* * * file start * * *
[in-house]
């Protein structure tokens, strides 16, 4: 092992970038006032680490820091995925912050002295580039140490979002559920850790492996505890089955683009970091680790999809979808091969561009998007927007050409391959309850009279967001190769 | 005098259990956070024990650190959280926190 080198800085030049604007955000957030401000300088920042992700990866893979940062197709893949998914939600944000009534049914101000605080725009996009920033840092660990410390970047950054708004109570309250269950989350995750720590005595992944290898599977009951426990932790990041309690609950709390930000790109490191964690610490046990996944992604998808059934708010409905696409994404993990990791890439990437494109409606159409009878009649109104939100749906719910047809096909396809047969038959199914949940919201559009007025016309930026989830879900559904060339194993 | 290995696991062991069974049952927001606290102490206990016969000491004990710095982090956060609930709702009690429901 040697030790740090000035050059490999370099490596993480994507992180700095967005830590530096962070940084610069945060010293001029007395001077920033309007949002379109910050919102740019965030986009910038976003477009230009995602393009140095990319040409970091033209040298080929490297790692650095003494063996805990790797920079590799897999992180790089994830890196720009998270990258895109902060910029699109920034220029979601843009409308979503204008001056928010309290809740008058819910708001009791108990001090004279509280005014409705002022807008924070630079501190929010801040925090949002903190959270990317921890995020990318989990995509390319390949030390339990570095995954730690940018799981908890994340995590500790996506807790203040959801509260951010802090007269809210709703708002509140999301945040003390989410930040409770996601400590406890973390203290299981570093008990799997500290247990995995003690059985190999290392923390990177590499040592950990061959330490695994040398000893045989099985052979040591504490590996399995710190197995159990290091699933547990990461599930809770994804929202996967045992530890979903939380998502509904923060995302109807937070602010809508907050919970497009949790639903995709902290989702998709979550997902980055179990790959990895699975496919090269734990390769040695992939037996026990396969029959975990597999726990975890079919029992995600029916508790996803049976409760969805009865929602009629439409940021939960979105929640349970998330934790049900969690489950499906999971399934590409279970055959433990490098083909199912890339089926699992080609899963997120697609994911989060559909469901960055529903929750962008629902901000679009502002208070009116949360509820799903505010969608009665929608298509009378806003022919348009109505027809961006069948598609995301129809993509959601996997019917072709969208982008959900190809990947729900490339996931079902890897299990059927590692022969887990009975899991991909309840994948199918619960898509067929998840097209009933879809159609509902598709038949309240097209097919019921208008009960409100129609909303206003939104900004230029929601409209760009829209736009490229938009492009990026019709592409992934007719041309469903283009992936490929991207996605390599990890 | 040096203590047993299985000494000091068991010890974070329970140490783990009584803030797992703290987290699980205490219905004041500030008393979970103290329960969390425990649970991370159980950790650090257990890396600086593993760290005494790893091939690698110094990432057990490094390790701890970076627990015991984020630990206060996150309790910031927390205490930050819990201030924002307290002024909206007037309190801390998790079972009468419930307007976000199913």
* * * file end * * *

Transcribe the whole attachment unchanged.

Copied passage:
[in-house]
């Protein structure tokens, strides 16, 4: 092992970038006032680490820091995925912050002295580039140490979002559920850790492996505890089955683009970091680790999809979808091969561009998007927007050409391959309850009279967001190769 | 005098259990956070024990650190959280926190 080198800085030049604007955000957030401000300088920042992700990866893979940062197709893949998914939600944000009534049914101000605080725009996009920033840092660990410390970047950054708004109570309250269950989350995750720590005595992944290898599977009951426990932790990041309690609950709390930000790109490191964690610490046990996944992604998808059934708010409905696409994404993990990791890439990437494109409606159409009878009649109104939100749906719910047809096909396809047969038959199914949940919201559009007025016309930026989830879900559904060339194993 | 290995696991062991069974049952927001606290102490206990016969000491004990710095982090956060609930709702009690429901 040697030790740090000035050059490999370099490596993480994507992180700095967005830590530096962070940084610069945060010293001029007395001077920033309007949002379109910050919102740019965030986009910038976003477009230009995602393009140095990319040409970091033209040298080929490297790692650095003494063996805990790797920079590799897999992180790089994830890196720009998270990258895109902060910029699109920034220029979601843009409308979503204008001056928010309290809740008058819910708001009791108990001090004279509280005014409705002022807008924070630079501190929010801040925090949002903190959270990317921890995020990318989990995509390319390949030390339990570095995954730690940018799981908890994340995590500790996506807790203040959801509260951010802090007269809210709703708002509140999301945040003390989410930040409770996601400590406890973390203290299981570093008990799997500290247990995995003690059985190999290392923390990177590499040592950990061959330490695994040398000893045989099985052979040591504490590996399995710190197995159990290091699933547990990461599930809770994804929202996967045992530890979903939380998502509904923060995302109807937070602010809508907050919970497009949790639903995709902290989702998709979550997902980055179990790959990895699975496919090269734990390769040695992939037996026990396969029959975990597999726990975890079919029992995600029916508790996803049976409760969805009865929602009629439409940021939960979105929640349970998330934790049900969690489950499906999971399934590409279970055959433990490098083909199912890339089926699992080609899963997120697609994911989060559909469901960055529903929750962008629902901000679009502002208070009116949360509820799903505010969608009665929608298509009378806003022919348009109505027809961006069948598609995301129809993509959601996997019917072709969208982008959900190809990947729900490339996931079902890897299990059927590692022969887990009975899991991909309840994948199918619960898509067929998840097209009933879809159609509902598709038949309240097209097919019921208008009960409100129609909303206003939104900004230029929601409209760009829209736009490229938009492009990026019709592409992934007719041309469903283009992936490929991207996605390599990890 | 040096203590047993299985000494000091068991010890974070329970140490783990009584803030797992703290987290699980205490219905004041500030008393979970103290329960969390425990649970991370159980950790650090257990890396600086593993760290005494790893091939690698110094990432057990490094390790701890970076627990015991984020630990206060996150309790910031927390205490930050819990201030924002307290002024909206007037309190801390998790079972009468419930307007976000199913």